Paul Andrew Caters to a New Generation of Stars

Fashion


It’s not surprising that Paul Andrew chose Virginia Gardner, who plays one of Marvel Universe’s biggest rebels, as his inspiration this season. He’s got a track record with onscreen rule-breakers. While preparing for his debut as the creative director of Salvatore Ferragamo this past February, Andrew spent hours “devouring” The Crown. Andrew, a Brit, was especially drawn to Princess Margaret, as portrayed by Vanessa Kirby. “She was this naughty, debauched royal,” he says. Inspired by the character, he fantasized a scene where, following a wild night out, the princess remembers she has to feed the palace chickens. “She throws on this poncho and a pair of ostrich boots, and goes out onto the farm,” he says, smiling. That moment—where excess meets everyday—would manifest itself on the Ferragamo runway, which saw slinky dresses topped with ponchos and worn with flat boots. Andrew delights in taking “old-fashioned, aristocratic dress codes and bringing them to the streets.”

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That Andrew was enamored with the unruly Margaret as opposed to, say, Claire Foy’s proper queen makes sense. Salvatore Ferragamo, too, was drawn to iconoclasts: Think of Ferragamo client Katharine Hepburn, Andrew’s other lodestar for the collection. As he points out, the Hollywood icon proudly sported trousers at a time when women could be arrested for doing so. Since the fall 2018 show also marked the first time the 91-year-old brand showed mens- and womenswear together, Hepburn’s androgyny was a natural meeting point for the new creative director and Ferragamo’s menswear designer, Guillaume Meilland. The two worked together closely, often switching up looks willy-nilly. “Suddenly, a men’s coat was on the female model,” and vice versa, Andrew says—a timely approach to design for a younger generation not hung up on classic gender roles.

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Andrew grew up in Berkshire, west of London, the son of an upholsterer to the queen. After graduating from the Berkshire College of Art and Design, he quickly landed an internship at Alexander McQueen, working with Lee himself before relocating to New York. There, he logged time at three emblematic American brands: Narciso Rodriguez, Calvin Klein, and Donna Karan.

Andrew’s big breakthrough in the industry came when he launched his namesake line of eminently wearable heels in 2012. Four years later, he was tapped as design director of women’s shoes at Ferragamo, bringing with him his obsession with comfort. Now he’s applying that ease to a full collection. “I was a little daunted in the beginning,” he admits. “I had studied ready-to-wear back in school, quite some time ago. I wondered, I made a name for myself in shoes—could I be that good in clothing, too? But ultimately, design is design. If you told me to design a chair or a table or a hotel suite, I know that I could do that.”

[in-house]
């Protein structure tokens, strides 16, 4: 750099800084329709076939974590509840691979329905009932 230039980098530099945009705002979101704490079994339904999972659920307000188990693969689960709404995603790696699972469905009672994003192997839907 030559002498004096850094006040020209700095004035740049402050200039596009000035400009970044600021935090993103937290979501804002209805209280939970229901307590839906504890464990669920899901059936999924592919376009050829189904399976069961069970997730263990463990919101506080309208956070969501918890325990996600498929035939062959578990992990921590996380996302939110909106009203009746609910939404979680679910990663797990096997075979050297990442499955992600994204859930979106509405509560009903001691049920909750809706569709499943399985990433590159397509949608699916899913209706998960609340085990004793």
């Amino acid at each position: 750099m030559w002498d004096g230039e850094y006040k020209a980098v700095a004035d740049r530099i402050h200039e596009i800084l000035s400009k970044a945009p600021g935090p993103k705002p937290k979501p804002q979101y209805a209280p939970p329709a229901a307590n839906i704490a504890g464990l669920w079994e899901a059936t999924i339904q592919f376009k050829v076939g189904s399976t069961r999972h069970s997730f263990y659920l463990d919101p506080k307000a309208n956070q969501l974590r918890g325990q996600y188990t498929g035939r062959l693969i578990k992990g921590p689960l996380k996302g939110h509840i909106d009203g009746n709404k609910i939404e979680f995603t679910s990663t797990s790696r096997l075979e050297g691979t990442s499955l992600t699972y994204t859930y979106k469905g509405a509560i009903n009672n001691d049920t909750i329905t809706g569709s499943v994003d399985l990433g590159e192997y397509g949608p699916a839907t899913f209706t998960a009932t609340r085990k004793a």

It helped that he had access to the Ferragamo archives, housed at Palazzo Spini Feroni in Florence. After sifting through thousands of treasures, he kept thinking about the iconic Rainbow wedge, originally created for Judy Garland, and decided to incorporate that spectrum of hues into the collection. He also discovered foulard prints circa 1990, which he asked his team to re-create, spliced together for an edgier feel.

At the show, Virginia Gardner, a star of Hulu’s Runaways—on which she plays one of the first openly gay Marvel characters—sat front row, next to Danai Gurira and Shailene Woodley. Andrew is keenly aware that he is designing for a new generation of stars, one that has been shaped by activism and that values substance as much as it does style. When he describes Gardner, he talks up her Grace Kelly–like features but also her dedication to campaigning for the LGBTQ community. “She speaks to the Ferragamo past and future for me.”

Gardner wears a cotton blouse, $590, and a wool turtleneck, $760. All, Salvatore Ferragamo.

Alberto Zanetti

“Watching the runway show,” Gardner tells me, “I had several moments where I thought to myself, I want to wear that.” She points to the suiting look she wore on ELLE’s shoot as a favorite: “an incredibly luxurious, feminine take on a masculine silhouette.” The show marked her first international fashion experience, and it sounds like it won’t be her last. “Let’s just say I foresee lots of frequent-flyer miles in the future.” As for Andrew’s future inspiration, a Hulu binge just might be in order.

Top photo: Paul Andrew with actress Virginia Gardner. On her: Suede jacket, $3,700, cotton blouse, $760, wool turtleneck, $760.

Styled by Zadrian Smith; hair by Armando Cherillo and makeup by Martina D’Andrea, both at Atomo Management

This article originally appeared in the June 2018 issue of ELLE.

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